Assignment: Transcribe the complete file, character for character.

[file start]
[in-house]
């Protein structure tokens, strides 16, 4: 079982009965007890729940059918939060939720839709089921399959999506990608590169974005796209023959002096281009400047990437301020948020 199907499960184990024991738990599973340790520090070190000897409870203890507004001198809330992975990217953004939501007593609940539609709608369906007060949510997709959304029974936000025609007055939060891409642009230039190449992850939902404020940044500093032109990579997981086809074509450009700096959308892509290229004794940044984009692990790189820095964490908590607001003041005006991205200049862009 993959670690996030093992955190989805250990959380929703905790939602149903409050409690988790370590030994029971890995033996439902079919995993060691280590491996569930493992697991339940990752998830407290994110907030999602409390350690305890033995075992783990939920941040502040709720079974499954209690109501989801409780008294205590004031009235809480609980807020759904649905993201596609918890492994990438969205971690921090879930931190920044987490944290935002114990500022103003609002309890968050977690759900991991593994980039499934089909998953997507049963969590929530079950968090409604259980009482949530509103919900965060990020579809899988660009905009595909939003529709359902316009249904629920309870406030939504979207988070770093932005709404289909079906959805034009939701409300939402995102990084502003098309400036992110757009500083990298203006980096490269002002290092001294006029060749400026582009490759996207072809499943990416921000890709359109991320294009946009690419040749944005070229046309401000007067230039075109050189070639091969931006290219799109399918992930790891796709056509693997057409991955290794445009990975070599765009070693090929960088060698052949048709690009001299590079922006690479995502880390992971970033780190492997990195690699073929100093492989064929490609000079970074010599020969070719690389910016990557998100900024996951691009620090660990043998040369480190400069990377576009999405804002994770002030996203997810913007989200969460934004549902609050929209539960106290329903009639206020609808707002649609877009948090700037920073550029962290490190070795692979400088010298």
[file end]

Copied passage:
[in-house]
């Protein structure tokens, strides 16, 4: 079982009965007890729940059918939060939720839709089921399959999506990608590169974005796209023959002096281009400047990437301020948020 199907499960184990024991738990599973340790520090070190000897409870203890507004001198809330992975990217953004939501007593609940539609709608369906007060949510997709959304029974936000025609007055939060891409642009230039190449992850939902404020940044500093032109990579997981086809074509450009700096959308892509290229004794940044984009692990790189820095964490908590607001003041005006991205200049862009 993959670690996030093992955190989805250990959380929703905790939602149903409050409690988790370590030994029971890995033996439902079919995993060691280590491996569930493992697991339940990752998830407290994110907030999602409390350690305890033995075992783990939920941040502040709720079974499954209690109501989801409780008294205590004031009235809480609980807020759904649905993201596609918890492994990438969205971690921090879930931190920044987490944290935002114990500022103003609002309890968050977690759900991991593994980039499934089909998953997507049963969590929530079950968090409604259980009482949530509103919900965060990020579809899988660009905009595909939003529709359902316009249904629920309870406030939504979207988070770093932005709404289909079906959805034009939701409300939402995102990084502003098309400036992110757009500083990298203006980096490269002002290092001294006029060749400026582009490759996207072809499943990416921000890709359109991320294009946009690419040749944005070229046309401000007067230039075109050189070639091969931006290219799109399918992930790891796709056509693997057409991955290794445009990975070599765009070693090929960088060698052949048709690009001299590079922006690479995502880390992971970033780190492997990195690699073929100093492989064929490609000079970074010599020969070719690389910016990557998100900024996951691009620090660990043998040369480190400069990377576009999405804002994770002030996203997810913007989200969460934004549902609050929209539960106290329903009639206020609808707002649609877009948090700037920073550029962290490190070795692979400088010298």